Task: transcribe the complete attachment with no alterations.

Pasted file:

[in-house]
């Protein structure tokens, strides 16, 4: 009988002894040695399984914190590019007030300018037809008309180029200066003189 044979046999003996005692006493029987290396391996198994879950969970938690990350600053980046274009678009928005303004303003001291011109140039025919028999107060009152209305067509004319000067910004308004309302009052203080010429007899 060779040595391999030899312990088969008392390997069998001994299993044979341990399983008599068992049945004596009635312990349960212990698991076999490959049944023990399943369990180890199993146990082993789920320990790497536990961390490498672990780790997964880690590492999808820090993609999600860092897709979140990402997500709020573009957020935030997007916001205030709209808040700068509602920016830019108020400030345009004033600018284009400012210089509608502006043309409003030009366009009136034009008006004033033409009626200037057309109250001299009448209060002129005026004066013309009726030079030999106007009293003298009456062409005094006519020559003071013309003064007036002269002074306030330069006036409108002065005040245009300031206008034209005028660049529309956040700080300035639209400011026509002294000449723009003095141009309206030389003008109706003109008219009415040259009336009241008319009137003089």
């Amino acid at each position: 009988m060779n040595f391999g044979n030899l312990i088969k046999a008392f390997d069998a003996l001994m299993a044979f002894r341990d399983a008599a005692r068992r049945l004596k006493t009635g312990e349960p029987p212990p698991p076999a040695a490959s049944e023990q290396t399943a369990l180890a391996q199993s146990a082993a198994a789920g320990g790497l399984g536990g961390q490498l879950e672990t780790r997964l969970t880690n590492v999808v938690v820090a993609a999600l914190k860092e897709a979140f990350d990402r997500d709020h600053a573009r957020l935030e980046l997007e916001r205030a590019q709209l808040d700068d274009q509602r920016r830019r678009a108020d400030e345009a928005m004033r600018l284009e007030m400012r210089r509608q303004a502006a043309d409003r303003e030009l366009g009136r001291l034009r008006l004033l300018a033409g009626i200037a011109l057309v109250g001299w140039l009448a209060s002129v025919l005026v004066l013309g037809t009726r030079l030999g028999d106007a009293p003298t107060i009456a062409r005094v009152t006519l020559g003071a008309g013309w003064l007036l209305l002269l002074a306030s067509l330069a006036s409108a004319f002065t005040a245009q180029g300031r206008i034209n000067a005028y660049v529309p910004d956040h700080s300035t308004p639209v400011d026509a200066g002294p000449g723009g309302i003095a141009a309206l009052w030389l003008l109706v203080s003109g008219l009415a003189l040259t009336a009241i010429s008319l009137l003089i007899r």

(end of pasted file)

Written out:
[in-house]
């Protein structure tokens, strides 16, 4: 009988002894040695399984914190590019007030300018037809008309180029200066003189 044979046999003996005692006493029987290396391996198994879950969970938690990350600053980046274009678009928005303004303003001291011109140039025919028999107060009152209305067509004319000067910004308004309302009052203080010429007899 060779040595391999030899312990088969008392390997069998001994299993044979341990399983008599068992049945004596009635312990349960212990698991076999490959049944023990399943369990180890199993146990082993789920320990790497536990961390490498672990780790997964880690590492999808820090993609999600860092897709979140990402997500709020573009957020935030997007916001205030709209808040700068509602920016830019108020400030345009004033600018284009400012210089509608502006043309409003030009366009009136034009008006004033033409009626200037057309109250001299009448209060002129005026004066013309009726030079030999106007009293003298009456062409005094006519020559003071013309003064007036002269002074306030330069006036409108002065005040245009300031206008034209005028660049529309956040700080300035639209400011026509002294000449723009003095141009309206030389003008109706003109008219009415040259009336009241008319009137003089």
């Amino acid at each position: 009988m060779n040595f391999g044979n030899l312990i088969k046999a008392f390997d069998a003996l001994m299993a044979f002894r341990d399983a008599a005692r068992r049945l004596k006493t009635g312990e349960p029987p212990p698991p076999a040695a490959s049944e023990q290396t399943a369990l180890a391996q199993s146990a082993a198994a789920g320990g790497l399984g536990g961390q490498l879950e672990t780790r997964l969970t880690n590492v999808v938690v820090a993609a999600l914190k860092e897709a979140f990350d990402r997500d709020h600053a573009r957020l935030e980046l997007e916001r205030a590019q709209l808040d700068d274009q509602r920016r830019r678009a108020d400030e345009a928005m004033r600018l284009e007030m400012r210089r509608q303004a502006a043309d409003r303003e030009l366009g009136r001291l034009r008006l004033l300018a033409g009626i200037a011109l057309v109250g001299w140039l009448a209060s002129v025919l005026v004066l013309g037809t009726r030079l030999g028999d106007a009293p003298t107060i009456a062409r005094v009152t006519l020559g003071a008309g013309w003064l007036l209305l002269l002074a306030s067509l330069a006036s409108a004319f002065t005040a245009q180029g300031r206008i034209n000067a005028y660049v529309p910004d956040h700080s300035t308004p639209v400011d026509a200066g002294p000449g723009g309302i003095a141009a309206l009052w030389l003008l109706v203080s003109g008219l009415a003189l040259t009336a009241i010429s008319l009137l003089i007899r």